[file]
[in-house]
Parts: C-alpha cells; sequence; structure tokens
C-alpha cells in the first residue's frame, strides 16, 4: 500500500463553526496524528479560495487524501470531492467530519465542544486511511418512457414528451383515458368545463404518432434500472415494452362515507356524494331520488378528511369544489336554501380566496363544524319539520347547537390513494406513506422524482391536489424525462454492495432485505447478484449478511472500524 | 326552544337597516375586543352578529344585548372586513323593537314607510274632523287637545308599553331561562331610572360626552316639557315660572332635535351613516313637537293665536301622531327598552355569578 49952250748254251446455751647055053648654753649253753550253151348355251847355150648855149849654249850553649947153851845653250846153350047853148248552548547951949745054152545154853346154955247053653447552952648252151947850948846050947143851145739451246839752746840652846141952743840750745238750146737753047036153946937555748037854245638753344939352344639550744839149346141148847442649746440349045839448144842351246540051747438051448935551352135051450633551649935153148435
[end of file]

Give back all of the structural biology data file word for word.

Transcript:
[in-house]
Parts: C-alpha cells; sequence; structure tokens
C-alpha cells in the first residue's frame, strides 16, 4: 500500500463553526496524528479560495487524501470531492467530519465542544486511511418512457414528451383515458368545463404518432434500472415494452362515507356524494331520488378528511369544489336554501380566496363544524319539520347547537390513494406513506422524482391536489424525462454492495432485505447478484449478511472500524 | 326552544337597516375586543352578529344585548372586513323593537314607510274632523287637545308599553331561562331610572360626552316639557315660572332635535351613516313637537293665536301622531327598552355569578 49952250748254251446455751647055053648654753649253753550253151348355251847355150648855149849654249850553649947153851845653250846153350047853148248552548547951949745054152545154853346154955247053653447552952648252151947850948846050947143851145739451246839752746840652846141952743840750745238750146737753047036153946937555748037854245638753344939352344639550744839149346141148847442649746440349045839448144842351246540051747438051448935551352135051450633551649935153148435